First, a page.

I didn’t really come out to my parents. Around my high school graduation, I got sloppy when it came to keeping the secret, and just sort of let my parents find out that my best friend of three years was actually my girlfriend. My Mom had a lot of questions. My Dad had a lot of silence. And neither of them were all that equipped to support that part of my life, so we didn’t really talk about it. My Mom was willing to let this “phase” ride out, and my Dad didn’t want “that” in his house. I’ll spare you the more gruesome family trauma here, because that was over a decade ago. The LGBTQIA2 orientations (which I will refer to as queer from here on out) are more normalized now than they were then, but we still have work to do.
In University, I often found myself the advocate for the queer perspective. After I’d make an argument that was based in my own experience, students would come up to me later with congratulations and statements of “oh, you are so brave.” It frustrated me to no end, because I’m not brave; I’m normal. I’m not a cliché, a fetish, a novelty, or a story; I’m normal. And this, to me, is the issue: not enough allies normalizing the LGBTQIA2 experience, especially normalizing the experience of youth.
There are a ton of parents out there who are unwilling to be supportive allies of their queer kids, but they generally aren’t the sort of people who reach out for coaching. In my line of work, most parents have this deep desire to contribute to the normalization of the queer experience. I meet two types of parents of queer kids: ones who are patiently and confidently waiting for their kids to come out, and ones who are fraught with anxiety about how to be a supportive ally once their kids do come out. As a teacher and a coach to queer youth, and as a queer woman myself, I've put together a list of five powerful ways to be an ally to the queer youth in your life:
1. Normalize their experience.
It is so easy to slip into the heteronormative trap: the one where the fairy tales, TV shows, movies, and stories that they are exposed to normalize heterosexual couplings more than any other type. Start being an ally early: seek out picture books that normalize relationships of all sorts. Find literature and media that highlights queer characters not just because they are queer, but because they are powerful and interesting people who happen to be queer. Tell stories about your queer friends just as often as you tell stories about your straight friends. Honour pronouns or identities that your children and their friends prefer. If any of this makes you uncomfortable, talk about it with your friends… not with those youth.
2. Admit when part of their experience is foreign to you.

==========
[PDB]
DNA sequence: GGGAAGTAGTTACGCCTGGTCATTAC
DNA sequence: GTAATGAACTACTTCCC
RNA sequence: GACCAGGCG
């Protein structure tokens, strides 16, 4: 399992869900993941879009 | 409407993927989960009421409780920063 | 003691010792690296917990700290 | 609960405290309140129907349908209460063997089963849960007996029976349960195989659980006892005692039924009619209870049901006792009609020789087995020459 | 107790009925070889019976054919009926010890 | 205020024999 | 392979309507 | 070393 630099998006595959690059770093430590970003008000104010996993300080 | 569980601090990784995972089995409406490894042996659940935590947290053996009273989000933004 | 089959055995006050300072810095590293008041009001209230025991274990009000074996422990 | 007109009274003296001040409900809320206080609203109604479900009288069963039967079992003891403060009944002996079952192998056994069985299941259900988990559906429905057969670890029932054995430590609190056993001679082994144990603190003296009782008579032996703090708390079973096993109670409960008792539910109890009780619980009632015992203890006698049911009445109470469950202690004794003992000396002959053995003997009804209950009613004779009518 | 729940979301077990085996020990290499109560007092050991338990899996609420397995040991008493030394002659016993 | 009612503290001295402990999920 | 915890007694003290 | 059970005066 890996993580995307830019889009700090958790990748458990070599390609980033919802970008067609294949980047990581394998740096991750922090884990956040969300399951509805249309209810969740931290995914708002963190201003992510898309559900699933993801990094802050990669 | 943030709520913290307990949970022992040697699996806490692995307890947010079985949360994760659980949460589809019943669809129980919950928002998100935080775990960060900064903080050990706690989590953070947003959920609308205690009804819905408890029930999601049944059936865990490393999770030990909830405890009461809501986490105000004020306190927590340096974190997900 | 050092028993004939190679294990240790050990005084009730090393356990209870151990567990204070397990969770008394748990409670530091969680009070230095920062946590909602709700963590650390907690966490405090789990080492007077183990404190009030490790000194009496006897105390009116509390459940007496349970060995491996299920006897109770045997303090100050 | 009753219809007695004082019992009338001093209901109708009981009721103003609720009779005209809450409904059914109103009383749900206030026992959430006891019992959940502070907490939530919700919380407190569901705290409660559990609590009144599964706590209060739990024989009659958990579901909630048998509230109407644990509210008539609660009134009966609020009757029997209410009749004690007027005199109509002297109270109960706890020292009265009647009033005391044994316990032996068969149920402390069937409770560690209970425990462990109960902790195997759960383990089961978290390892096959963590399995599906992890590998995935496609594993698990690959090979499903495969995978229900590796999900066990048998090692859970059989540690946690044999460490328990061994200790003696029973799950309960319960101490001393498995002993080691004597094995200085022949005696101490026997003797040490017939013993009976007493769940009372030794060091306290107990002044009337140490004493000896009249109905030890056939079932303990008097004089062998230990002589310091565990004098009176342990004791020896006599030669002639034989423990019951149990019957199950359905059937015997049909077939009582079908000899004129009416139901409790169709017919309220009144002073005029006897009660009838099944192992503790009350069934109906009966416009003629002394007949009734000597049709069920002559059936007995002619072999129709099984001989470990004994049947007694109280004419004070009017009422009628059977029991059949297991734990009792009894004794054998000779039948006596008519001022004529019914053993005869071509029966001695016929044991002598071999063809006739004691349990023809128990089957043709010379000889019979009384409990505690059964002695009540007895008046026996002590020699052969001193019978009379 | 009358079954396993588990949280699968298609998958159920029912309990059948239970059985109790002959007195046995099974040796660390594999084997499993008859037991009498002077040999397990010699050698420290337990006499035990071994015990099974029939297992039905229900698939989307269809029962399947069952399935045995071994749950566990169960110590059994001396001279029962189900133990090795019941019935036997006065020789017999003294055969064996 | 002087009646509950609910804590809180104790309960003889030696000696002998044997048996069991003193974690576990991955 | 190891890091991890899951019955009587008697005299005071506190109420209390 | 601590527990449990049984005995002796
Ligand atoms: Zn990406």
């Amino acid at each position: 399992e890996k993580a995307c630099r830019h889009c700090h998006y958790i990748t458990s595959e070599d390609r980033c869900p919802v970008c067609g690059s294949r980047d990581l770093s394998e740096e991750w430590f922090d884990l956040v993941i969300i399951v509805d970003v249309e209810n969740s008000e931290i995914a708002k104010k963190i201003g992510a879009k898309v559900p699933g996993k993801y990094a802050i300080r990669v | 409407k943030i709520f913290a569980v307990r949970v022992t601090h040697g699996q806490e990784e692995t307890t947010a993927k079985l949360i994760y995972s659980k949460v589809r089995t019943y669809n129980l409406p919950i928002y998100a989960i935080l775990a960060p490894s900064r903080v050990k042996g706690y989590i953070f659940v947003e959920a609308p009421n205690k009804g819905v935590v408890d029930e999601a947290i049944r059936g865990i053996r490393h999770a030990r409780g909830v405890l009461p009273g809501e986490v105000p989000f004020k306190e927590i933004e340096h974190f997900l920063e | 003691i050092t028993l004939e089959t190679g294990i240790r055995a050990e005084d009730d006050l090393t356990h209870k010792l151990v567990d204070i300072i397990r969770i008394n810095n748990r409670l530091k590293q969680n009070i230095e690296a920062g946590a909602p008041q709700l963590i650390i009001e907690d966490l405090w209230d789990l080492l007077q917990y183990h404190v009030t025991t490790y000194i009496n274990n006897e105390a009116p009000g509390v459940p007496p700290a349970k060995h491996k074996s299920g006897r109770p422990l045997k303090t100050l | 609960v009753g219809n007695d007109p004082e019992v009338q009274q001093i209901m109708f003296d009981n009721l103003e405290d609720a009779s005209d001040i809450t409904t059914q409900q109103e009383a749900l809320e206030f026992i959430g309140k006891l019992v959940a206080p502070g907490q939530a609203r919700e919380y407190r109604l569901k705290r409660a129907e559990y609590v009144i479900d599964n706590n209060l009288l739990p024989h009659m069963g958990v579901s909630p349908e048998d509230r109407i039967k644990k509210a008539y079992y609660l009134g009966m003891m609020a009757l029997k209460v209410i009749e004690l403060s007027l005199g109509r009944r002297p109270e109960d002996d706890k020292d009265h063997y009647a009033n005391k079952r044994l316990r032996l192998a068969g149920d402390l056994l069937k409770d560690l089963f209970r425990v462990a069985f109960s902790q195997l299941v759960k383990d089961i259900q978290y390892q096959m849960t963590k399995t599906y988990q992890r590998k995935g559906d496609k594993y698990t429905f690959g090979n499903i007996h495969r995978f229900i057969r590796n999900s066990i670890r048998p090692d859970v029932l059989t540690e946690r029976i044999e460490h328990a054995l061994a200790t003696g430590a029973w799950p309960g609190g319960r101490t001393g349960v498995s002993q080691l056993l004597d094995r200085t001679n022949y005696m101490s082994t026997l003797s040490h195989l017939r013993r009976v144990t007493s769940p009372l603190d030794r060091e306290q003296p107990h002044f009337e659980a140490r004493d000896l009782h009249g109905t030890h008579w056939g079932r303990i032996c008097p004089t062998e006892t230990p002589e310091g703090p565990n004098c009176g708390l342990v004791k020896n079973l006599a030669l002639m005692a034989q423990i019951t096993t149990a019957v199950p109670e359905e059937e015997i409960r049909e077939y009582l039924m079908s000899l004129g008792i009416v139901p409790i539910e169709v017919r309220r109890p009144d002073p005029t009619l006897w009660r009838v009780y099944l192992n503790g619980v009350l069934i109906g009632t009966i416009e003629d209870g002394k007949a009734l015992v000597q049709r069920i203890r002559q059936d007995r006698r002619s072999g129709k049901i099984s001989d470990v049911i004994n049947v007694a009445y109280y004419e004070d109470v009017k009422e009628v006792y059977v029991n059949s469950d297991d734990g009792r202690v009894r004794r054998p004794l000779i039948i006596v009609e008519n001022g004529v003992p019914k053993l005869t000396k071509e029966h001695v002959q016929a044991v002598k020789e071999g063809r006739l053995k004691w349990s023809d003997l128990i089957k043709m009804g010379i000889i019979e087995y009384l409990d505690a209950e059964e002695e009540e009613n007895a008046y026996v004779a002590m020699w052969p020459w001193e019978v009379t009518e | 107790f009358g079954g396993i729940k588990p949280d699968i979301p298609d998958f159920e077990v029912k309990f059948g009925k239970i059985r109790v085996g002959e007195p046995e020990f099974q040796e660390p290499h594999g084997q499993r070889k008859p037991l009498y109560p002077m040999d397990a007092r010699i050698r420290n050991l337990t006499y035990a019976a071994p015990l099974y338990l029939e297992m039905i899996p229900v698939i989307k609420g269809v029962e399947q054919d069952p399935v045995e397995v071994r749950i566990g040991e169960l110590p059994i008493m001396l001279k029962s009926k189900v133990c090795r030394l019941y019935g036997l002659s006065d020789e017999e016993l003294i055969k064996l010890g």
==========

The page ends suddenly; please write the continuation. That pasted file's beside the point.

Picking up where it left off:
Please please be straight (hah!) with the youth in your life and admit when you’re out of touch when it comes to acronyms, pronouns, feelings, norms, and experiences. Ask them for information, for resources, and for their perspective… and listen to it. Most of them will know more about this world than you do. Honour that, and allow them to teach you. Continue to ask if you’re up to date. Ask them to check your privilege for you. If you’re able to admit what you don’t know, you’re more likely to be a resource for them: someone non-threatening who is willing to learn with them, that they can keep coming back to with more information.
3. Teach them to advocate for themselves.
Not just in the context of being queer, but in the context of life. The queer youth in your life will need the strength and strategies to advocate for themselves, to handle prejudice and conflict, and to be powerful while under the biased gaze of another. Teach them to be confident in themselves, to resolve conflict with resilience and compassion, and to honour their own voice.
4. Cover the bases that they can’t.
Sexual education for queer youth is significantly lacking. Help these children stay safe by covering some of the bases they can’t. Educate yourself about anatomy, physiology, STIs, protection, contraception. Dive in and learn everything so that you can normalize their bodies, normalize sexual enjoyment (for the love of pizza, please normalize women’s sexual pleasure!), normalize health, and normalize self-advocacy. Youth are unlikely to find credible sources for the questions that they have. Be a solid, reliable, consistent, and non-judgemental source so that they don’t have to resort to friends or the internet to answer their questions!
5. Treat them like a normal kid
Because they are!
I know I've missed a lot of points, here. Comment below with more ways to be a great ally!